Forest ecology and agriculture in pre-colonial north India
Mohd Kamran Khan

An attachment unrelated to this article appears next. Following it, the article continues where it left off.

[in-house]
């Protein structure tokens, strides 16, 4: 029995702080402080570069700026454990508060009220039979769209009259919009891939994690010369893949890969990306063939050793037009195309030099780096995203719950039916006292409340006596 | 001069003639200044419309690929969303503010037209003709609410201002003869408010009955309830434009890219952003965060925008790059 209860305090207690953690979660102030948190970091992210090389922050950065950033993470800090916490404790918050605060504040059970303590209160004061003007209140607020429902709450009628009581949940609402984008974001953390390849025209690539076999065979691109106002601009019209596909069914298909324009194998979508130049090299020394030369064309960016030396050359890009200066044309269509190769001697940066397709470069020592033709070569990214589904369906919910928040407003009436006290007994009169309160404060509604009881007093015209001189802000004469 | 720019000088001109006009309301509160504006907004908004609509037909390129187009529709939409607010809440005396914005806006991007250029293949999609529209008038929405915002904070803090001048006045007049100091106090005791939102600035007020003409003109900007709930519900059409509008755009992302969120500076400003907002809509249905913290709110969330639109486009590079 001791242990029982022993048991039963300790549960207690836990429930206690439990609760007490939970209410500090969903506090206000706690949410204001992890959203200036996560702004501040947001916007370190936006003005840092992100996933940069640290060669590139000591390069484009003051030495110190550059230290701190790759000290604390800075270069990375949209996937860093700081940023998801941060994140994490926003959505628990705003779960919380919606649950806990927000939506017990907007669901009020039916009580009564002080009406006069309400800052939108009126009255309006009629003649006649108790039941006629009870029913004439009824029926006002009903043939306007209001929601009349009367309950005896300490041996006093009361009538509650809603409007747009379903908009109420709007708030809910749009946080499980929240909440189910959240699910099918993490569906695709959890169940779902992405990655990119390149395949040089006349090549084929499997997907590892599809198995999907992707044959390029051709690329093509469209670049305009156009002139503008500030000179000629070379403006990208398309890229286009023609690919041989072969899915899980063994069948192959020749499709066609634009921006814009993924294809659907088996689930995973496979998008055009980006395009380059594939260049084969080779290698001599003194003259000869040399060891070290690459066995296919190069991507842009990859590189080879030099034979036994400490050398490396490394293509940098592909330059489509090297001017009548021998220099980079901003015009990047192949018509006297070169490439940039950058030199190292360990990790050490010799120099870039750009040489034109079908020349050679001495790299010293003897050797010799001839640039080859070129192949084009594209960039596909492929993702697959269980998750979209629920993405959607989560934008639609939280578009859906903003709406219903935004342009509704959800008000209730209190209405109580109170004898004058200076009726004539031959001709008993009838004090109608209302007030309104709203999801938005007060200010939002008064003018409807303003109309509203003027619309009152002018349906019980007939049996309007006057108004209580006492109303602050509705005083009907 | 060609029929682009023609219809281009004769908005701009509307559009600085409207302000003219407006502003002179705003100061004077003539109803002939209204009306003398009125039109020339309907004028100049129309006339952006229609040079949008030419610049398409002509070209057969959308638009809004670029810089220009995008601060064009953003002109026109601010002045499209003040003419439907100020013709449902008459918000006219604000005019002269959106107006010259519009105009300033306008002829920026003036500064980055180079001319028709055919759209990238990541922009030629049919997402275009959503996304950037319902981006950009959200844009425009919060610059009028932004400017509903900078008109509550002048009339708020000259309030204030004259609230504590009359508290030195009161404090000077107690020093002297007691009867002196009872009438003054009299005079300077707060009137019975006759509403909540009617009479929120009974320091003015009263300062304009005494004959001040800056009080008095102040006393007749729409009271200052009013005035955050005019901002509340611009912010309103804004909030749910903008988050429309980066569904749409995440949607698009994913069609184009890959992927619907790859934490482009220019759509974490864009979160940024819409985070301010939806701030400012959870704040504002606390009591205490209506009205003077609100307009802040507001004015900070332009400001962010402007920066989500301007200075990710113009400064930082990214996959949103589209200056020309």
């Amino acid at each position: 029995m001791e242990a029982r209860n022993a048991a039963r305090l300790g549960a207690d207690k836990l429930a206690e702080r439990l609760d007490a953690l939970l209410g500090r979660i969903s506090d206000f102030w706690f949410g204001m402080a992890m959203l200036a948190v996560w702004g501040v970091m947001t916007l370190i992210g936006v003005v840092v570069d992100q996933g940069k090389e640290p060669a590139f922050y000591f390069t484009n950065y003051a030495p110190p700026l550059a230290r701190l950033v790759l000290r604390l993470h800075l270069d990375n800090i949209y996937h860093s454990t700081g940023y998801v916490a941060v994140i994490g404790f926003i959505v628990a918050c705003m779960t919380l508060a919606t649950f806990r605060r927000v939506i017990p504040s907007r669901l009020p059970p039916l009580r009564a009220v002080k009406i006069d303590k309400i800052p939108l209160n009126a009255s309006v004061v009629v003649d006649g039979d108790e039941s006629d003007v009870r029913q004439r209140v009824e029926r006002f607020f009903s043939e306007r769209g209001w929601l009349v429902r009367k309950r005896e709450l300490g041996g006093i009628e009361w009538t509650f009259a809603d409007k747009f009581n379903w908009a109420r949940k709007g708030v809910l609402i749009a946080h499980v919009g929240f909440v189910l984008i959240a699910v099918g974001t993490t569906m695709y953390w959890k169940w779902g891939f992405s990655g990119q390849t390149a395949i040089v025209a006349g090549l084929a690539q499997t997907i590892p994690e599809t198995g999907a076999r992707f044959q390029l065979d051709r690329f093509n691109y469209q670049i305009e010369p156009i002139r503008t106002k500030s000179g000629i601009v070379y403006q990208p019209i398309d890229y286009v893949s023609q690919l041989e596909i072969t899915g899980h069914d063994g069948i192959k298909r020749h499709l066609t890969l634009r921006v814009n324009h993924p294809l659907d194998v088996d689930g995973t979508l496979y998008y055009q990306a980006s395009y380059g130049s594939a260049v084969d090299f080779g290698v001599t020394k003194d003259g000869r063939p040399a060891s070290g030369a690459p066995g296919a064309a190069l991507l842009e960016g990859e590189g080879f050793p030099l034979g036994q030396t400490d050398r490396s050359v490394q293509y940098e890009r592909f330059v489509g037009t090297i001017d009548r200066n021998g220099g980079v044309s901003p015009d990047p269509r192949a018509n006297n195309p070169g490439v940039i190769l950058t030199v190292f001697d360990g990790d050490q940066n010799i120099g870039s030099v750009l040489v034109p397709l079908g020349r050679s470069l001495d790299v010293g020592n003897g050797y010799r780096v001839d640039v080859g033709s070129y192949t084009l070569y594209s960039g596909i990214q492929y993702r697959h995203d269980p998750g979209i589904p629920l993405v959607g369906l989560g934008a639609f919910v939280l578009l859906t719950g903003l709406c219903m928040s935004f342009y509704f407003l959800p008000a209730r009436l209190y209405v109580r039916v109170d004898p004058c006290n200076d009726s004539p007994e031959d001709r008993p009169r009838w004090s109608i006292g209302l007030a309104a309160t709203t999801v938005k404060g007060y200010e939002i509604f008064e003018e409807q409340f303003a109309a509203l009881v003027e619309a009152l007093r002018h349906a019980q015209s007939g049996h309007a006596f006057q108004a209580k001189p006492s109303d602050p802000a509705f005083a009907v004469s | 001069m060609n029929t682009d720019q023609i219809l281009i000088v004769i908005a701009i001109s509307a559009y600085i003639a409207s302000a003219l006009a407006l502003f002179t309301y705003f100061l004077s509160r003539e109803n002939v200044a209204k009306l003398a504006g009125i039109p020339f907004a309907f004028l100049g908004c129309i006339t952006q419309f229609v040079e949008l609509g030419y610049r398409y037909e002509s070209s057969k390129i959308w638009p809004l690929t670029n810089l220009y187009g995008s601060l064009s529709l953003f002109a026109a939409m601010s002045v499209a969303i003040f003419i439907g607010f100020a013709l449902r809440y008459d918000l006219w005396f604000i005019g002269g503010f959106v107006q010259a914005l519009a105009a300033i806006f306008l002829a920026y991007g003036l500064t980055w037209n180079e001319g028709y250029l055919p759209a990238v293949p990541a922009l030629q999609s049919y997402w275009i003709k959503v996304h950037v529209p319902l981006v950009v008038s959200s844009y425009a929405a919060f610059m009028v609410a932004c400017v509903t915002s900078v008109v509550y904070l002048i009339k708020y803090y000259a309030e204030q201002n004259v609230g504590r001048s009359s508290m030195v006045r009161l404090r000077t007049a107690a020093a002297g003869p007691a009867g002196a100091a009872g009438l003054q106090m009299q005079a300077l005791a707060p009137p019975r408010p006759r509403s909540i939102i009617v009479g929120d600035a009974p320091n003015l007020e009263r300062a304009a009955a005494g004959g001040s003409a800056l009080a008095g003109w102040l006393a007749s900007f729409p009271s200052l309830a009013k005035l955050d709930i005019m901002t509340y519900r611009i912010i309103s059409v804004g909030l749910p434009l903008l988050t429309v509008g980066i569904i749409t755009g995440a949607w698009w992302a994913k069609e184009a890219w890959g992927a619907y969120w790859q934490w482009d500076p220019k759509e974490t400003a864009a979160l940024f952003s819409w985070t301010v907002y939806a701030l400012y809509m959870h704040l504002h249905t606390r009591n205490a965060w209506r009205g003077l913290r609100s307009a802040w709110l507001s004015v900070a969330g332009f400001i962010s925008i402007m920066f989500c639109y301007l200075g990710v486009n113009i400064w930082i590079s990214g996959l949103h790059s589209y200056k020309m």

The Pre-colonial north India in the light of archaeological, literary sources and newly translated material on Mughal India should be re-interrogated in the context of issues like forest, flora and fauna, rivers, climate, plant and mineral wealth. The relationship between ecology and human beings has emerged as one of the central questions in the contemporary world. This question has been historically investigated by environmental historians of India. However, the fact remains, that environmental history writing in India has given more attention to British India. Further, medieval India constituted a less explored domain so far as ecology is concerned. The proposed paper attempts to address this gap by way of focusing on the representation of ecological conditions of India by European travelers of the Mughal period. The main focus of this paper is to explore the way European traveler depicted environmental conditions such as nature of forest cover, horticultural practices, several animals, and hunting practices at one level. At another level, an attempt has also been made to explore how European travellers depicted the relationship between human beings and ecologically sensitive resources. In brief, an attempt would be made to retrieve the ecological narratives of European traveller in Mughal India. The main objective of this paper is to conceptualize the relationship between man and nature in medieval India in the light of European travel writings.